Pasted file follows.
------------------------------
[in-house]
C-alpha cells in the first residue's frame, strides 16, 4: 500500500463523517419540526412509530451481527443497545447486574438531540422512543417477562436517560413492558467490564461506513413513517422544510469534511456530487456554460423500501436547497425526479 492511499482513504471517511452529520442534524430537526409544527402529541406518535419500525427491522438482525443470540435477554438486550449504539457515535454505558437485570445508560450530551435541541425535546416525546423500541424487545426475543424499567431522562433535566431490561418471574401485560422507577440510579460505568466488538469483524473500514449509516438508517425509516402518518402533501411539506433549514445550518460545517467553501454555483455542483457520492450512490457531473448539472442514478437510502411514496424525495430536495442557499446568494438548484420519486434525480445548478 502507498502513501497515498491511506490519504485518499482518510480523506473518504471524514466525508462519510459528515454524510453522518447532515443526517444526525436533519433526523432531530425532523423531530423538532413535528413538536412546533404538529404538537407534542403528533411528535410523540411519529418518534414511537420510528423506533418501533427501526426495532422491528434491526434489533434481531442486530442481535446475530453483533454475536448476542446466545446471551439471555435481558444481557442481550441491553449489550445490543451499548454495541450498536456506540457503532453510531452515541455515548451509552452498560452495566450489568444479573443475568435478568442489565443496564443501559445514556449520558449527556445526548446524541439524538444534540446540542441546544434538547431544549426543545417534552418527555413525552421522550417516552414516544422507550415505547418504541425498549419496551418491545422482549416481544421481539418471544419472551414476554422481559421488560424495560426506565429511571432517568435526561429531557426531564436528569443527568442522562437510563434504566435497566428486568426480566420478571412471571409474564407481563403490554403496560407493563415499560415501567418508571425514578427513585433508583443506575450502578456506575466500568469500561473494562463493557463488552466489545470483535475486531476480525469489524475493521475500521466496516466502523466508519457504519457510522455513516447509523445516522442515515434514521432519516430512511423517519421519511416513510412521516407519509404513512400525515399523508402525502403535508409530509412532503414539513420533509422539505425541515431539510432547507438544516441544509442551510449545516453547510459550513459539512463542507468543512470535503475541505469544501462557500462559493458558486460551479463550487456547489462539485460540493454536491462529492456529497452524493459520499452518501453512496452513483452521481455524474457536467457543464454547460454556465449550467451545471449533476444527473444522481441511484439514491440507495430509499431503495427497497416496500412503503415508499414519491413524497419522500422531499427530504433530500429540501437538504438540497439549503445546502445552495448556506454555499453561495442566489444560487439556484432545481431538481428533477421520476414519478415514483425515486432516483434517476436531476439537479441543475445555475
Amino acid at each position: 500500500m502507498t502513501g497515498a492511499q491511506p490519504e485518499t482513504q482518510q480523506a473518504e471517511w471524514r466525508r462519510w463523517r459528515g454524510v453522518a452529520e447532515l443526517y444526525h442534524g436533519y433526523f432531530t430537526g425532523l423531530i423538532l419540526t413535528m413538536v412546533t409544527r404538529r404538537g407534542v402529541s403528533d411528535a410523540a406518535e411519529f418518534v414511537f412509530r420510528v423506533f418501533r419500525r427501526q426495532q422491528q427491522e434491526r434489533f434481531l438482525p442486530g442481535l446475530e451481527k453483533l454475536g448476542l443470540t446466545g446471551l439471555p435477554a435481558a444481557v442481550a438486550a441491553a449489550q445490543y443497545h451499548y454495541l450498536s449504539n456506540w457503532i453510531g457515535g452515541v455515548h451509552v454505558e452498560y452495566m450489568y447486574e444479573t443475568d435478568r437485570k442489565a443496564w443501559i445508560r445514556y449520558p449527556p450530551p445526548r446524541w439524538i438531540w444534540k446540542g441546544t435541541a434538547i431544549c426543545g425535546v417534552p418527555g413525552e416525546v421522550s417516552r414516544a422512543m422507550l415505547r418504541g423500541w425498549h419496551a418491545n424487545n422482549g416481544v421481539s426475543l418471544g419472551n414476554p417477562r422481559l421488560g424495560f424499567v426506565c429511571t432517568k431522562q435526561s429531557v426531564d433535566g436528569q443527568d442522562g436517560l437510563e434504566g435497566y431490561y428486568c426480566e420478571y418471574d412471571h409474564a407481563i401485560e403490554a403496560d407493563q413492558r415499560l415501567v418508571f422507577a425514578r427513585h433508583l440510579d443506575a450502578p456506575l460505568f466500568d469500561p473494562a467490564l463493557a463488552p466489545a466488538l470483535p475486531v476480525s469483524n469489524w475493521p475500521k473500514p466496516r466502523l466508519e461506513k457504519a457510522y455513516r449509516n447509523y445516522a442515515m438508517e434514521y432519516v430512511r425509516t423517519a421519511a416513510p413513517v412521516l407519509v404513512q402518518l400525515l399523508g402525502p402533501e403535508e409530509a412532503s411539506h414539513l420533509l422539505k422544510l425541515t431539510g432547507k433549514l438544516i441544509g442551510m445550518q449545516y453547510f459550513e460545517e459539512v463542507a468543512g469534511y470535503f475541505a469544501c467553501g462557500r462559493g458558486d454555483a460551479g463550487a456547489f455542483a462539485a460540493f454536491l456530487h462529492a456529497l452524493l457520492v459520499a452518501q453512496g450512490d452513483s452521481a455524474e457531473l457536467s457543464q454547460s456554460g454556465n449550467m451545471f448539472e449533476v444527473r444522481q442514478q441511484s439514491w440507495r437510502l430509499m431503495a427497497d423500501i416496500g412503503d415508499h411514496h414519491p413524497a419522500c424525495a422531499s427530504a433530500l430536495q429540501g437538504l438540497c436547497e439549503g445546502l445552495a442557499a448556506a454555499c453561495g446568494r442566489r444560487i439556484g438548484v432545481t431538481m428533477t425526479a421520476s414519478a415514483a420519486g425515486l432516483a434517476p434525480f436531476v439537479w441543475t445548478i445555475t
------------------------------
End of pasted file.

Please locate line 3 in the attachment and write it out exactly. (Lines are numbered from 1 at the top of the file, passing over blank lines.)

Amino acid at each position: 500500500m502507498t502513501g497515498a492511499q491511506p490519504e485518499t482513504q482518510q480523506a473518504e471517511w471524514r466525508r462519510w463523517r459528515g454524510v453522518a452529520e447532515l443526517y444526525h442534524g436533519y433526523f432531530t430537526g425532523l423531530i423538532l419540526t413535528m413538536v412546533t409544527r404538529r404538537g407534542v402529541s403528533d411528535a410523540a406518535e411519529f418518534v414511537f412509530r420510528v423506533f418501533r419500525r427501526q426495532q422491528q427491522e434491526r434489533f434481531l438482525p442486530g442481535l446475530e451481527k453483533l454475536g448476542l443470540t446466545g446471551l439471555p435477554a435481558a444481557v442481550a438486550a441491553a449489550q445490543y443497545h451499548y454495541l450498536s449504539n456506540w457503532i453510531g457515535g452515541v455515548h451509552v454505558e452498560y452495566m450489568y447486574e444479573t443475568d435478568r437485570k442489565a443496564w443501559i445508560r445514556y449520558p449527556p450530551p445526548r446524541w439524538i438531540w444534540k446540542g441546544t435541541a434538547i431544549c426543545g425535546v417534552p418527555g413525552e416525546v421522550s417516552r414516544a422512543m422507550l415505547r418504541g423500541w425498549h419496551a418491545n424487545n422482549g416481544v421481539s426475543l418471544g419472551n414476554p417477562r422481559l421488560g424495560f424499567v426506565c429511571t432517568k431522562q435526561s429531557v426531564d433535566g436528569q443527568d442522562g436517560l437510563e434504566g435497566y431490561y428486568c426480566e420478571y418471574d412471571h409474564a407481563i401485560e403490554a403496560d407493563q413492558r415499560l415501567v418508571f422507577a425514578r427513585h433508583l440510579d443506575a450502578p456506575l460505568f466500568d469500561p473494562a467490564l463493557a463488552p466489545a466488538l470483535p475486531v476480525s469483524n469489524w475493521p475500521k473500514p466496516r466502523l466508519e461506513k457504519a457510522y455513516r449509516n447509523y445516522a442515515m438508517e434514521y432519516v430512511r425509516t423517519a421519511a416513510p413513517v412521516l407519509v404513512q402518518l400525515l399523508g402525502p402533501e403535508e409530509a412532503s411539506h414539513l420533509l422539505k422544510l425541515t431539510g432547507k433549514l438544516i441544509g442551510m445550518q449545516y453547510f459550513e460545517e459539512v463542507a468543512g469534511y470535503f475541505a469544501c467553501g462557500r462559493g458558486d454555483a460551479g463550487a456547489f455542483a462539485a460540493f454536491l456530487h462529492a456529497l452524493l457520492v459520499a452518501q453512496g450512490d452513483s452521481a455524474e457531473l457536467s457543464q454547460s456554460g454556465n449550467m451545471f448539472e449533476v444527473r444522481q442514478q441511484s439514491w440507495r437510502l430509499m431503495a427497497d423500501i416496500g412503503d415508499h411514496h414519491p413524497a419522500c424525495a422531499s427530504a433530500l430536495q429540501g437538504l438540497c436547497e439549503g445546502l445552495a442557499a448556506a454555499c453561495g446568494r442566489r444560487i439556484g438548484v432545481t431538481m428533477t425526479a421520476s414519478a415514483a420519486g425515486l432516483a434517476p434525480f436531476v439537479w441543475t445548478i445555475t